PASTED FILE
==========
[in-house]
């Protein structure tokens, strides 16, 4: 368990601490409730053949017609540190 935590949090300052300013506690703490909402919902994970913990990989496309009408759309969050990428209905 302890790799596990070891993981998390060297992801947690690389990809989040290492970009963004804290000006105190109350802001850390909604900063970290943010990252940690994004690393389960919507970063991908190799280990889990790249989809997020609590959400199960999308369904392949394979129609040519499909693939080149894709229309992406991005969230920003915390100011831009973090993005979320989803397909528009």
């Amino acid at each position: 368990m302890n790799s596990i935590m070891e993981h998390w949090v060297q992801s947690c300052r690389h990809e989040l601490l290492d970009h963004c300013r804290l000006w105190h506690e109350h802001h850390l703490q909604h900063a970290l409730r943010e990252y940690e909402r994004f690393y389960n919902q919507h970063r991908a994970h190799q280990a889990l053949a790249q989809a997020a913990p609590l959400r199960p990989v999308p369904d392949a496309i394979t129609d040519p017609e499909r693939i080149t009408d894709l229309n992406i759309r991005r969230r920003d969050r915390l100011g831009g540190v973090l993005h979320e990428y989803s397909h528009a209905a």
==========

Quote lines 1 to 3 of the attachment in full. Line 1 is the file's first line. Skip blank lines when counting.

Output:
[in-house]
């Protein structure tokens, strides 16, 4: 368990601490409730053949017609540190 935590949090300052300013506690703490909402919902994970913990990989496309009408759309969050990428209905 302890790799596990070891993981998390060297992801947690690389990809989040290492970009963004804290000006105190109350802001850390909604900063970290943010990252940690994004690393389960919507970063991908190799280990889990790249989809997020609590959400199960999308369904392949394979129609040519499909693939080149894709229309992406991005969230920003915390100011831009973090993005979320989803397909528009």
């Amino acid at each position: 368990m302890n790799s596990i935590m070891e993981h998390w949090v060297q992801s947690c300052r690389h990809e989040l601490l290492d970009h963004c300013r804290l000006w105190h506690e109350h802001h850390l703490q909604h900063a970290l409730r943010e990252y940690e909402r994004f690393y389960n919902q919507h970063r991908a994970h190799q280990a889990l053949a790249q989809a997020a913990p609590l959400r199960p990989v999308p369904d392949a496309i394979t129609d040519p017609e499909r693939i080149t009408d894709l229309n992406i759309r991005r969230r920003d969050r915390l100011g831009g540190v973090l993005h979320e990428y989803s397909h528009a209905a």